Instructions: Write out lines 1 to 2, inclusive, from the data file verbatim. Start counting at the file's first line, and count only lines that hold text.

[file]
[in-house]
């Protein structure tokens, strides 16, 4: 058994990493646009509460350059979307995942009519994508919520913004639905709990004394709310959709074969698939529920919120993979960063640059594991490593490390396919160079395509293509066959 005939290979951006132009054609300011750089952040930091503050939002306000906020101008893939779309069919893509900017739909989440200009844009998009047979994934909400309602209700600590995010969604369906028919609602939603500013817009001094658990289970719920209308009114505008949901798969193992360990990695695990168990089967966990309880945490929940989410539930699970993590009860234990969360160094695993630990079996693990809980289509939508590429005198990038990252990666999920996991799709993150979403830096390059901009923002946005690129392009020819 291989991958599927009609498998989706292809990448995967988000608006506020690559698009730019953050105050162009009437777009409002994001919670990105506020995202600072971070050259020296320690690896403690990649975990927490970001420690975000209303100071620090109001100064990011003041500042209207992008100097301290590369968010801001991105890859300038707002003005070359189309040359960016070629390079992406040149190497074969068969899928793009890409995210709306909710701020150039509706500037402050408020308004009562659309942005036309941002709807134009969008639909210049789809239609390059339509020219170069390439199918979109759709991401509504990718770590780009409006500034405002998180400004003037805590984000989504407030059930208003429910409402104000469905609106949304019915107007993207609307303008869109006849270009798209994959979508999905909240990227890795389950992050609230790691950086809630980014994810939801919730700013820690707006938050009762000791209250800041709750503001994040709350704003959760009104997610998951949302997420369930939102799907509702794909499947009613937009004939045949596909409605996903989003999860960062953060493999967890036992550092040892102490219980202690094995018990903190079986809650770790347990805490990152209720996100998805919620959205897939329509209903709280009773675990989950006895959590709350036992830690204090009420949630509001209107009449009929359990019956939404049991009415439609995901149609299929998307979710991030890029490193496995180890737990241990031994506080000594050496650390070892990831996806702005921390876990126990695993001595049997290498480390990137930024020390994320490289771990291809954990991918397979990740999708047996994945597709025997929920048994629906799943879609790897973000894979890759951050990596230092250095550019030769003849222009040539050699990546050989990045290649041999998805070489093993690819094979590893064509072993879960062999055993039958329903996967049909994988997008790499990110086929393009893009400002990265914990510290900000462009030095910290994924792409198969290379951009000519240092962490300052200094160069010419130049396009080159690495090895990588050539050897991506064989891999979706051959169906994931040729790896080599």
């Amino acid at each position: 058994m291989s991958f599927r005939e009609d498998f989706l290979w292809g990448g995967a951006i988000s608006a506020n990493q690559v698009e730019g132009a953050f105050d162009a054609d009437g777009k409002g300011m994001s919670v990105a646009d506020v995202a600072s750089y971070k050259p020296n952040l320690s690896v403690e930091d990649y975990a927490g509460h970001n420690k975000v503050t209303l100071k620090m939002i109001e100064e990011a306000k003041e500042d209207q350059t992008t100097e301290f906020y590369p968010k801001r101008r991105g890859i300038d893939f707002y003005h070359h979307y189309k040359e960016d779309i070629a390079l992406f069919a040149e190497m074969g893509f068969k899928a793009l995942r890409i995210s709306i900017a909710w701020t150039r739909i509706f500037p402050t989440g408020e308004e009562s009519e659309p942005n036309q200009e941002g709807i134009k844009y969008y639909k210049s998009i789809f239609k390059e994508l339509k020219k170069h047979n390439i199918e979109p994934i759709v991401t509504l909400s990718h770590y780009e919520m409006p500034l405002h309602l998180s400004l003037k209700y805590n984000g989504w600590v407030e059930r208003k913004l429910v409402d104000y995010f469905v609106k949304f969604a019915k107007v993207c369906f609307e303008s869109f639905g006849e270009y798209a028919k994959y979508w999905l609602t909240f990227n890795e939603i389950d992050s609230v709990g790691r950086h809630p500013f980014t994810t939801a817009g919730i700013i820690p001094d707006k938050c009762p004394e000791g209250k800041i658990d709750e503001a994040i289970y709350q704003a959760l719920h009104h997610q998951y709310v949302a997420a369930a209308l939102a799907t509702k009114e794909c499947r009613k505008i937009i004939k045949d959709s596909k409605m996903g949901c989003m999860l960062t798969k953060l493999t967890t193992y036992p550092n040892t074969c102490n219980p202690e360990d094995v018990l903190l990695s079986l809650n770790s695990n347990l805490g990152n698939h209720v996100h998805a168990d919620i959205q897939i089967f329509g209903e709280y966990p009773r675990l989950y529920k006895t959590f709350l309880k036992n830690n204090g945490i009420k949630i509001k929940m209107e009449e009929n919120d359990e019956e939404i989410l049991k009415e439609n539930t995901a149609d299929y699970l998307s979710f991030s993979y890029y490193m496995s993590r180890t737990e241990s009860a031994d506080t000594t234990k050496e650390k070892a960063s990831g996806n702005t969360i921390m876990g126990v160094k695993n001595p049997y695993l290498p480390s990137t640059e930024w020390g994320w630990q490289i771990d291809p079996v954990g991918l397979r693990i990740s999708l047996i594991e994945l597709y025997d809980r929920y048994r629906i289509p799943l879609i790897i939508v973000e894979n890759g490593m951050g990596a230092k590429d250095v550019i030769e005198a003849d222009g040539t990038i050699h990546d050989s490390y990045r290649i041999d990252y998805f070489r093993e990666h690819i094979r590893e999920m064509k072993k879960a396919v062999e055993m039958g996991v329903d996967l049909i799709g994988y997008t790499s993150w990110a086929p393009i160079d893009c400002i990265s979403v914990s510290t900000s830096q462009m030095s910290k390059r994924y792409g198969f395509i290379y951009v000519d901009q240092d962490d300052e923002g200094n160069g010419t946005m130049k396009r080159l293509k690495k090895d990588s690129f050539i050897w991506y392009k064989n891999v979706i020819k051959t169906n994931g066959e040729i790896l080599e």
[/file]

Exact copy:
[in-house]
């Protein structure tokens, strides 16, 4: 058994990493646009509460350059979307995942009519994508919520913004639905709990004394709310959709074969698939529920919120993979960063640059594991490593490390396919160079395509293509066959 005939290979951006132009054609300011750089952040930091503050939002306000906020101008893939779309069919893509900017739909989440200009844009998009047979994934909400309602209700600590995010969604369906028919609602939603500013817009001094658990289970719920209308009114505008949901798969193992360990990695695990168990089967966990309880945490929940989410539930699970993590009860234990969360160094695993630990079996693990809980289509939508590429005198990038990252990666999920996991799709993150979403830096390059901009923002946005690129392009020819 291989991958599927009609498998989706292809990448995967988000608006506020690559698009730019953050105050162009009437777009409002994001919670990105506020995202600072971070050259020296320690690896403690990649975990927490970001420690975000209303100071620090109001100064990011003041500042209207992008100097301290590369968010801001991105890859300038707002003005070359189309040359960016070629390079992406040149190497074969068969899928793009890409995210709306909710701020150039509706500037402050408020308004009562659309942005036309941002709807134009969008639909210049789809239609390059339509020219170069390439199918979109759709991401509504990718770590780009409006500034405002998180400004003037805590984000989504407030059930208003429910409402104000469905609106949304019915107007993207609307303008869109006849270009798209994959979508999905909240990227890795389950992050609230790691950086809630980014994810939801919730700013820690707006938050009762000791209250800041709750503001994040709350704003959760009104997610998951949302997420369930939102799907509702794909499947009613937009004939045949596909409605996903989003999860960062953060493999967890036992550092040892102490219980202690094995018990903190079986809650770790347990805490990152209720996100998805919620959205897939329509209903709280009773675990989950006895959590709350036992830690204090009420949630509001209107009449009929359990019956939404049991009415439609995901149609299929998307979710991030890029490193496995180890737990241990031994506080000594050496650390070892990831996806702005921390876990126990695993001595049997290498480390990137930024020390994320490289771990291809954990991918397979990740999708047996994945597709025997929920048994629906799943879609790897973000894979890759951050990596230092250095550019030769003849222009040539050699990546050989990045290649041999998805070489093993690819094979590893064509072993879960062999055993039958329903996967049909994988997008790499990110086929393009893009400002990265914990510290900000462009030095910290994924792409198969290379951009000519240092962490300052200094160069010419130049396009080159690495090895990588050539050897991506064989891999979706051959169906994931040729790896080599």